[00:35:04] Mickey: My
[00:35:05] EricKeiles: pleasure.
[00:35:05] Mickey: Thanks for having me. Yep. I do have one closing question for you. It's a tough one. What is the most. Overused buzzword [00:35:15] that comes to mind. When you think about technology used in marketing and sales.
[00:35:20] EricKeiles: Yeah. Good question. The most overused buzzword I'm going to say is, [00:35:30] Hmm, I'm gonna lean into conversion.
[00:35:33] EricKeiles: Because people used to think that if I put a white paper on my website, I will get someone's email address and that's a conversion. And with the recent privacy and the fact that apple created [00:35:45] those email addresses that are now gonna disappear. And mm-hmm, , it's not about conversion anymore. It's about. Making a connection, right?
[00:35:52] EricKeiles: Because if I follow you on social, I didn't give you my email address in exchange, but I'm interested in what you have to say. So I think the [00:36:00] 2022 sun setting is conversion and really looking for engagement.
[00:36:06] Mickey: Hmm. Another great nugget. Unbelievable. They just keep coming. Oh, thanks guys. I appreciate that.
[00:36:13] Mickey: All right. Well [00:36:15] thanks again, Eric. Jamie wanna take us out? Oh, man, this is
[00:36:19] Jamie: absolutely. Eric totally has teed up the stage for how we're gonna think about other industries and how they apply into higher ed in 2022. And [00:36:30] this has been great, everyone. Thanks for joining us. We'll see you next time on CRM prov.[00:36:45][00:36:56] EricKeiles: You.[00:37:00]
About the Episode
The what's what...
Higher Ed deals with FOMO in a big way. Institutions all over the country are almost always interested in knowing things like:
- How do our competitors handle their marketing tools - what’s included and what does it produce?
- What does the communication process of other institutions look like?
- What tools are being used…and what systems do they have in place to move prospects to enrolled students? Is it working like they want?
The problem that we see at CRMprov is that we look too much to other institutions for some of the answers that might be readily available in other industries.
In this episode, Mickey and Jamie sit down with co-founder and author Eric Keiles of Square 2 (marketing) in Philadelphia. The conversation is filled with moments that higher education professionals can (and should) grapple with in order to improve their current process (no matter how sophisticated it might be).
This conversation is filled with “little wows” and practical takeaways that can help put you in the shoes of your customer and improve your internal process - just like the pros do!
About the Podcast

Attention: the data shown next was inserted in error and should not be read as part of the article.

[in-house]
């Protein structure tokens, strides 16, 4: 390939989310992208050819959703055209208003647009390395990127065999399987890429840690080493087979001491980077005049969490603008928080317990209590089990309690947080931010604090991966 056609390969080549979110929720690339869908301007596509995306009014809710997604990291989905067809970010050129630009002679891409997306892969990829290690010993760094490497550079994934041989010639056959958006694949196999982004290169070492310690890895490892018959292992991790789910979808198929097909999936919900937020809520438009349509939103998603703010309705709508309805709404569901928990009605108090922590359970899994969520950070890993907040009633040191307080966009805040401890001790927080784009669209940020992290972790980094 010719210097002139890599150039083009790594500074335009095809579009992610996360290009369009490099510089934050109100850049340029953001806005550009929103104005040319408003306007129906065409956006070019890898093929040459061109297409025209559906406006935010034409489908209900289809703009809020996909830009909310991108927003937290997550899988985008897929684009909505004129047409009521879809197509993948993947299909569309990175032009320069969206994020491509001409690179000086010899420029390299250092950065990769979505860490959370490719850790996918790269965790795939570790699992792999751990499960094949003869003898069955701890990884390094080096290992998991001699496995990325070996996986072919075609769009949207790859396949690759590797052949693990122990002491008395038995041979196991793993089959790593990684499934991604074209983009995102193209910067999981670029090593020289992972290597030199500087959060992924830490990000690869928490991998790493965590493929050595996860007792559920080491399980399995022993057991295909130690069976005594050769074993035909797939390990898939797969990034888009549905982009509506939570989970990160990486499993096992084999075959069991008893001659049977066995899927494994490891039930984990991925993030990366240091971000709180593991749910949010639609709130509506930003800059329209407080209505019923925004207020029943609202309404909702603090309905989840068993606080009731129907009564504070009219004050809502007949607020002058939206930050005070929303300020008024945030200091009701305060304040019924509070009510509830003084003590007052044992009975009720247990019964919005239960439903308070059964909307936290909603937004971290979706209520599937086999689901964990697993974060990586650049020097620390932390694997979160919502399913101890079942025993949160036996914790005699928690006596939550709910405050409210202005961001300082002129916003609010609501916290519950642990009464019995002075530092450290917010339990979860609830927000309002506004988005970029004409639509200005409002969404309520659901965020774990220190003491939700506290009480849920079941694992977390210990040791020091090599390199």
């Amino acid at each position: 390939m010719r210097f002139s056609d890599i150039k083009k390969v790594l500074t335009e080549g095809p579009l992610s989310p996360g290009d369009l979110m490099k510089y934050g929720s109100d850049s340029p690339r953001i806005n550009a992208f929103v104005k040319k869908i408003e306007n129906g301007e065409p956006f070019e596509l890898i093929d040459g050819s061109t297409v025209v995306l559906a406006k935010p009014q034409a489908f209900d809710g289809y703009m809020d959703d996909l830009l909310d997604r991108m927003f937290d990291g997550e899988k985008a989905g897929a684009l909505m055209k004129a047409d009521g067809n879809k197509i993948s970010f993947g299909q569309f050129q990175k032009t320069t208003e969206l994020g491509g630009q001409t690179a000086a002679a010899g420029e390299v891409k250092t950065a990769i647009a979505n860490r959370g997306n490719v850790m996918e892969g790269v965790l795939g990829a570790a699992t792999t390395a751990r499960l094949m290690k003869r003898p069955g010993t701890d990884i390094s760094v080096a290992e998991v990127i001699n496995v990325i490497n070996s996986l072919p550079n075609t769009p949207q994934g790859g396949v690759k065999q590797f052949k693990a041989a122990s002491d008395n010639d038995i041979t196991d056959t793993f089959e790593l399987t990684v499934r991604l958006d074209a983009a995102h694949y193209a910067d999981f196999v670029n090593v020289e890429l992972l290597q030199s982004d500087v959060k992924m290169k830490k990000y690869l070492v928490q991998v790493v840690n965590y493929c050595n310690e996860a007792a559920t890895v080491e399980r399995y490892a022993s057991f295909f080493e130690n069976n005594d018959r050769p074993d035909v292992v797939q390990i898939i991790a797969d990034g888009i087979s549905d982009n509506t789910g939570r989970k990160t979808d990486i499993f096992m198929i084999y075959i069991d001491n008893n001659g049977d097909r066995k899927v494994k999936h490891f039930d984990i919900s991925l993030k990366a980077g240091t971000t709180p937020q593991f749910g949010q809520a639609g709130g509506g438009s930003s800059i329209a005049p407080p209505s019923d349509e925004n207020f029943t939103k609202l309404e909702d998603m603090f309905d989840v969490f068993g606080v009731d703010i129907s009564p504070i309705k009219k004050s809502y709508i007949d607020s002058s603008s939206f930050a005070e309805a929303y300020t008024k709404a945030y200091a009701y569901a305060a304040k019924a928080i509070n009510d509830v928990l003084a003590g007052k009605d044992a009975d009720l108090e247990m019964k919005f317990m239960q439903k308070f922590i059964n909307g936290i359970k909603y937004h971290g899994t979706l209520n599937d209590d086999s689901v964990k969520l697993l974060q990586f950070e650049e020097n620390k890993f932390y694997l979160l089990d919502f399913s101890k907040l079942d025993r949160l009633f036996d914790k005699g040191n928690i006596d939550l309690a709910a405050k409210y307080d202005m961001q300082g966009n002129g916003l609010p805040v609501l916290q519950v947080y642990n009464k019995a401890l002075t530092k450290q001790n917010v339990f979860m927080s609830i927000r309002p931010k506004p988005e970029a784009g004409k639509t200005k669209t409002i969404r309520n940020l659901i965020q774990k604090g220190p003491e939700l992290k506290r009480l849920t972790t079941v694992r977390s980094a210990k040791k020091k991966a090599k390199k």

Mickey Baines leads the technology services practice at Kennedy & Company. Kennedy & Co assists colleges and universities in the selection, implementation, customization and integration of various CRM technologies, including Salesforce, TargetX, Slate and others. They lead projects of all sizes for public and private two and four-year institutions. Whether he's working hands-on in an enrollment strategy project, leading a CRM implementation or speaking at a conference, the goal is the same - to help higher ed professionals implement technologies, strategies & tactics that engage and enroll more students.
Jamie Gleason is the Vice President Of Enrollment Strategy at Direct Development. He brings over 15 years of higher education experience to the team; almost a decade of which was spent on campus(es) and nearly six years was in edtech. A self-proclaimed "farmer + fixer," Enrollment has always provided the perfect challenge for him! He's happiest when mining through spreadsheets, results, and (generally) any type of data!
Eric Keiles "walks the walk." He has founded and grown four companies since 1997 and is immersed in the entrepreneurial world, most recently as Cofounder and Chief Marketing Officer at Square 2 Marketing. A well-known public speaker and writer, Eric produces weekly Video Marketing Minutes, hosts Square 2 Marketing's workshop series, and edits a weekly marketing newsletter that reaches fifteen thousand entrepreneurs. His mission is to help business owners think differently about their sales and marketing efforts. Eric sits on the board or volunteers at several professional organizations and has been an active member of the Entrepreneurs' Organization (EO) for almost ten years. He lives in Doylestown, Bucks County, PA, with his family.
We partner with the best, to provide the best information.
Unibuddy — the leader in peer-to-peer marketing from student recruitment — has now joined an elite roster of Slate Platinum Preferred Partners to kickstart a groundbreaking partnership. This top-level partnership means bringing colleges and universities added benefits and functionality across their tech stack, plus better visibility into student data across all stages of the prospect’s higher education journey.learn more
CRMprov is a biweekly show that reveals how institutions can experience growth through technology. Tune in as higher ed enthusiasts Mickey Baines and Jamie Gleason partake in free-range dialogue around changes in edtech (including CRMs), vendor tutorials, insights on outcomes, industry adoption, and more!